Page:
Distinguishing Characteristics: Deaf, and apparently believes he’s in something much zanier.
There’s a good idea somewhere in the character of Carlos, a character who relies on a hearing aid to listen to others. His death sequence isn’t terrible, either — Freddy replaces his hearing aid with a device that causes sounds to be massively amplified, and then torments him with common sounds until his head explodes. But Logan plays Carlos like he’s the goofy best friend in a screwball comedy, overreacting to everything and not giving him any identity other than “the annoying deaf guy.” Like everyone else in the movie, he’s got parental issues, but at least it’s mother-based with him. The rest of FREDDY’S DEAD is so much more of a comedy than a horror film anyway, so maybe Logan was right to embrace the goofiness of it all, but as an Elm Street character, he seems wildly out of place.
Played by: Whit Hertford
Appears in: A NIGHTMARE ON ELM STREET 5: THE DREAM CHILD
Did you know that Whit Hertford is one of the few actors to be in both the “Munsters” and “Addams Family” franchises? It’s true! He played a “Kid Grandpa” in an episode of “The Munsters Today” and a little version of Tully, the Dan Hedaya character, in THE ADDAMS FAMILY. This is marginally interesting , but even though he’s the title character in THE DREAM CHILD, Jacob really isn’t. Sure, he’s the offspring of Alice and Dan, Freddy uses him as a conduit back into the world and he ends up killing Freddy at the end with the help of Amanda Krueger, but as good and creepy as Hertford is as Jacob, he’s not really given a presence beyond “spooky-looking child.” Still, he both jump-starts and ends the plot, and his presence even leads to a rare (and honest) genre film discussion about abortion, so points to the character’s existence, if not the actual execution. Why does he emerge as an eight-year-old in dreams, anyway?
Played by: Kyle Labine
Appears in: FREDDY VS. JASON
Distinguishing Characteristics: Jay, sans Silent Bob
(As sung to a strained version of Jefferson Airplane’s “White Rabbit”) And if you hang with the main characters / and you have no sense at all / then a hookah-smoking caterpillar / will entice you to a brawl / You’d call Alice, but she’s in an entirely different film….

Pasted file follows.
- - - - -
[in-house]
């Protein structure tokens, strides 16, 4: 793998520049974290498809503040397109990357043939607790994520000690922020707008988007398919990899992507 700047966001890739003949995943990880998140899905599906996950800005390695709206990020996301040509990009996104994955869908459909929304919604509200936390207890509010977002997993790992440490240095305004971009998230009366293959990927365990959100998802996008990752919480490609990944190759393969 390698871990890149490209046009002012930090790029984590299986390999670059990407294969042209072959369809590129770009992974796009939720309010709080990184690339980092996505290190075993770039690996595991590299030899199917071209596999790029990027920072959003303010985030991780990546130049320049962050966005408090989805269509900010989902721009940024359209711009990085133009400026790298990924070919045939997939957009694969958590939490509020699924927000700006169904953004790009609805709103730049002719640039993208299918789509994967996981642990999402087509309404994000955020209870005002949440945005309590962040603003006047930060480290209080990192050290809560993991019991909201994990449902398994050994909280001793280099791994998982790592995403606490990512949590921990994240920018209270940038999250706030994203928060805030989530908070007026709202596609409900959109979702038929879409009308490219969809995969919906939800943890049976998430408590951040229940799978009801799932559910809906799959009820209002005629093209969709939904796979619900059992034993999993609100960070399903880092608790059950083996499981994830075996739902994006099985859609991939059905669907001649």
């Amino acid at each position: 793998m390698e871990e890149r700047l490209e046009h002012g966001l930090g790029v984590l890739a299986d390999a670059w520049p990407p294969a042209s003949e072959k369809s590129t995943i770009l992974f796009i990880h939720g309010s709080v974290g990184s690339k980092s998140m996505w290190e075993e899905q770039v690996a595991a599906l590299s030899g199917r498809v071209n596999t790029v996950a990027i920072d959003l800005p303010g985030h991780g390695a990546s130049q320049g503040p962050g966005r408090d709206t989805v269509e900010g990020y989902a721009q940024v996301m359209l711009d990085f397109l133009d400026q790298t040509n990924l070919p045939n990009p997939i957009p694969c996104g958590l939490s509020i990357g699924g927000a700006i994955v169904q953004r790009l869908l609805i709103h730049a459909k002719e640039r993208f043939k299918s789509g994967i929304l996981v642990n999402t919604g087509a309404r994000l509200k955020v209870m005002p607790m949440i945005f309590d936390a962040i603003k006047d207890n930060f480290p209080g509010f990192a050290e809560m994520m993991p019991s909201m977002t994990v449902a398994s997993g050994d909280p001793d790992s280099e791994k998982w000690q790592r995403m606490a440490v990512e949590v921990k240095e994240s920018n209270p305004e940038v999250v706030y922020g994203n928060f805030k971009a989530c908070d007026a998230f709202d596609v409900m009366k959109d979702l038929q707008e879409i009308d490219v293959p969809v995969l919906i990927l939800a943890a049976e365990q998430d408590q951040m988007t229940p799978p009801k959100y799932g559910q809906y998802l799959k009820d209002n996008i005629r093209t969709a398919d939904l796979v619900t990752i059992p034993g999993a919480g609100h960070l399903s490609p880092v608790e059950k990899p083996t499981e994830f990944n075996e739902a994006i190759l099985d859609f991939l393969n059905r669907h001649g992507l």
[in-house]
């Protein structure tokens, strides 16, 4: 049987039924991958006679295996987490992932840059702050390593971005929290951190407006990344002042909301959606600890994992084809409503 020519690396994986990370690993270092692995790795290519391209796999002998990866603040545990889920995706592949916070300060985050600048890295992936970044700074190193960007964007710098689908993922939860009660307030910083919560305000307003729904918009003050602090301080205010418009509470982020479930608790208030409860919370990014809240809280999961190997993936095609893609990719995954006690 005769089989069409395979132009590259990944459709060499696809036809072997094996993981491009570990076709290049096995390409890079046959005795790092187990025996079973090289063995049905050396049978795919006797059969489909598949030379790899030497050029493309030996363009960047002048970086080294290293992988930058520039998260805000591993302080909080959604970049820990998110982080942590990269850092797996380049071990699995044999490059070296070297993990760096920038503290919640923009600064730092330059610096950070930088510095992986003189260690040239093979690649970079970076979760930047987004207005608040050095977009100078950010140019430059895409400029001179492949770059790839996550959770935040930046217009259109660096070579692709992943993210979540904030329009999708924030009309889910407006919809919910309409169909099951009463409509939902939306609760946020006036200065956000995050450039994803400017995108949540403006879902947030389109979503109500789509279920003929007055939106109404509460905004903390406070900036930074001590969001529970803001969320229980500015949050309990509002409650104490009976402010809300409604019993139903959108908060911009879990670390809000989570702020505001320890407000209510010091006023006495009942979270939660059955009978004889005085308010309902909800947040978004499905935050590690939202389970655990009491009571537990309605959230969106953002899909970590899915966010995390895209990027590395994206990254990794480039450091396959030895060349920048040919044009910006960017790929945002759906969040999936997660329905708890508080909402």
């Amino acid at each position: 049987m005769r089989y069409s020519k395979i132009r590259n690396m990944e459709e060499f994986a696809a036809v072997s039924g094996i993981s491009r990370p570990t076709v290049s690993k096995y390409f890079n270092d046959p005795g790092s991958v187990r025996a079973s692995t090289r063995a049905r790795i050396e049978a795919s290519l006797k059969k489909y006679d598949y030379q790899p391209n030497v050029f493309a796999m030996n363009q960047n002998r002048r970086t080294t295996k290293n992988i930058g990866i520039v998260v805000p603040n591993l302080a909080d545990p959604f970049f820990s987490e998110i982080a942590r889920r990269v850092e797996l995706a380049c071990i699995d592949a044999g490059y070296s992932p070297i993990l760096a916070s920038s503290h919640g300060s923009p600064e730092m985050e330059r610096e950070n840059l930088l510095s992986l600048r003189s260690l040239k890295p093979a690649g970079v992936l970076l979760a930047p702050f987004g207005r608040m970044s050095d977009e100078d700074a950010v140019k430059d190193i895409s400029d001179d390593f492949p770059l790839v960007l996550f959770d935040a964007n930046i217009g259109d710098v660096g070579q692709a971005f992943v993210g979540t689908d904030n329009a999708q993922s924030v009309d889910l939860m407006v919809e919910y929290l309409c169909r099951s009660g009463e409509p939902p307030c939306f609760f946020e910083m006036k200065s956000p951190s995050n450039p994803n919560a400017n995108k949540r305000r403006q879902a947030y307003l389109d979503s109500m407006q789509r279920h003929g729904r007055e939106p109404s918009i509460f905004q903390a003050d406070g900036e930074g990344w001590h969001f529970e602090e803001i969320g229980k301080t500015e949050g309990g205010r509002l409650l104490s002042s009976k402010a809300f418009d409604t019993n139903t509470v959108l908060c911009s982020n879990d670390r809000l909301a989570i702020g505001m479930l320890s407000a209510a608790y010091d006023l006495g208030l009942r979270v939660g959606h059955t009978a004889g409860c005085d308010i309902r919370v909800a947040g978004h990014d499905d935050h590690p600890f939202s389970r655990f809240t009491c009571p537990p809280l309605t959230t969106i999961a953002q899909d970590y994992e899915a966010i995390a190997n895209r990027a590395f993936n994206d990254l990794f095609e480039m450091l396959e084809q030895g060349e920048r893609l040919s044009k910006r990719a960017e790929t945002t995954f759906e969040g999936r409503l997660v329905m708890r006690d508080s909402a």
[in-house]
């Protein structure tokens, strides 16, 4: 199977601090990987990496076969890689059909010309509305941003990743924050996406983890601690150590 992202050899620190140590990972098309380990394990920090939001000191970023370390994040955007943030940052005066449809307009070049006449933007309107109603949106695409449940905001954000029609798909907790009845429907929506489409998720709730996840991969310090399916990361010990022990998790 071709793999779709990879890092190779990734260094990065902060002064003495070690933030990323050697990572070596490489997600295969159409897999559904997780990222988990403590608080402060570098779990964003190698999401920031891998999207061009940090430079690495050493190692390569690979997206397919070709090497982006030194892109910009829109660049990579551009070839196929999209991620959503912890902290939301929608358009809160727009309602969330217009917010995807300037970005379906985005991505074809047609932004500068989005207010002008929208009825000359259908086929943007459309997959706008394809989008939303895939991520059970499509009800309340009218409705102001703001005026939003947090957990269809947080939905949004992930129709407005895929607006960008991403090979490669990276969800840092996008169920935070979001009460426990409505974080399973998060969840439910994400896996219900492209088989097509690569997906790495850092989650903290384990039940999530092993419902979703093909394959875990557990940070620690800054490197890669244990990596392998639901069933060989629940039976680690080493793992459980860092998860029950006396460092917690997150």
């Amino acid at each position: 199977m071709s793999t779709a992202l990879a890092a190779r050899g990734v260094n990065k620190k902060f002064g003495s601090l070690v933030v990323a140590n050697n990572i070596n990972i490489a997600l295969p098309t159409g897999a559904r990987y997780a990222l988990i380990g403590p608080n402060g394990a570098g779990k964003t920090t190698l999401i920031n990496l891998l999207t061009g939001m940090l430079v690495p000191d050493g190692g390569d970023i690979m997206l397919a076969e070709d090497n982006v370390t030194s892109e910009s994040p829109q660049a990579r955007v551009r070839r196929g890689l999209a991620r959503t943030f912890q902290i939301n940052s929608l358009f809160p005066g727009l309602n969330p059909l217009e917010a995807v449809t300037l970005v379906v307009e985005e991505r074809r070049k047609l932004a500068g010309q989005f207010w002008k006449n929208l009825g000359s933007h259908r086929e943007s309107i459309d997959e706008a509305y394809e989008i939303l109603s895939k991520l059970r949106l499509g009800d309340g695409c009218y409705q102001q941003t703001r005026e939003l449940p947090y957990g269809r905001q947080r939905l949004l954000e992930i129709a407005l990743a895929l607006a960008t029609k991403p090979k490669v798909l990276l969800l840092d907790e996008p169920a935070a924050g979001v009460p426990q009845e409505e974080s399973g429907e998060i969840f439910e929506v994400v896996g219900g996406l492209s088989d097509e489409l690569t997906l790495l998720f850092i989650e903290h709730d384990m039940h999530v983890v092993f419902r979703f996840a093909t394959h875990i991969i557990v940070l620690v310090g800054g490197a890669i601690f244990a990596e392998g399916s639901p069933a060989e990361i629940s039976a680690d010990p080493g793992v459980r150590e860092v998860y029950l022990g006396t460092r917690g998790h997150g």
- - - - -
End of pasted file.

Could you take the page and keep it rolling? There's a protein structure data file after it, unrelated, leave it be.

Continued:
Played by: David Newsom
Appears in: WES CRAVEN’S NEW NIGHTMARE
Distinguishing Characteristics: Special effects artist who attempts romantic chemistry with “Heather Langenkamp.”
“Heather Langenkamp”‘s husband , a special effects artist who, unknown to his wife, is working on a new Elm Street film, is a curious case — he should have a lot of impact on the plot, and he seems like a decent character, but he’s killed off early in the film in a death sequence similar to Dan’s in part 5. As a result, the plot does get jump-started with a distressed Heather figuring out what’s going on, but very little has to do with the character of Chase himself. In fact, Chase is awfully similar to Dan in part 5 — likeable, quickly disposed of, and ultimately forgotten outside of his death being a mechanism for forwarding the plot for his love interest.
Played by: Bradley Gregg
Appears in: A NIGHTMARE ON ELM STREET 3: DREAM WARRIORS
Distinguishing Characteristics: He likes puppets.
I like Phillip. He’s got a genuinely horrifying death sequence, and he’s given enough of a personality that it actually had impact. It’s a nice touch that he’s not allowed to use knives to create his puppets, and his was the first dream sequence in the series that actually seemed based in the traits of his character. That said, his death is one of many dismissed as a suicide by everyone, so it doesn’t have much of an impact on the plot, and you kind of forget about him by the time the actual dream warrioring kicks in.
Played by: Amanda Wyss
Appears in: A NIGHTMARE ON ELM STREET
Distinguishing Characteristics: Gravity-defying death sequence
Tina’s death was the first in the series, and it’s a brutal one, setting the tone for a much harder, more bleak tone than what emerged from the sequels. While Amanda Wyss doesn’t get a lot of screen time as Tina, she does emerge as a sympathetic character, one whose enjoyment of life is clearly being blocked by the dreams she’s having. Even after her murder, her spirit hangs around, both in the literal form as a warning to Nancy and as a springboard for all of he horrific events that follow. It’s a big jump between the impact of Tina’s death on the rest of the film and many of the later sequels, in which the first murder victim is forgotten entirely by the other characters after a few minutes, sometimes literally.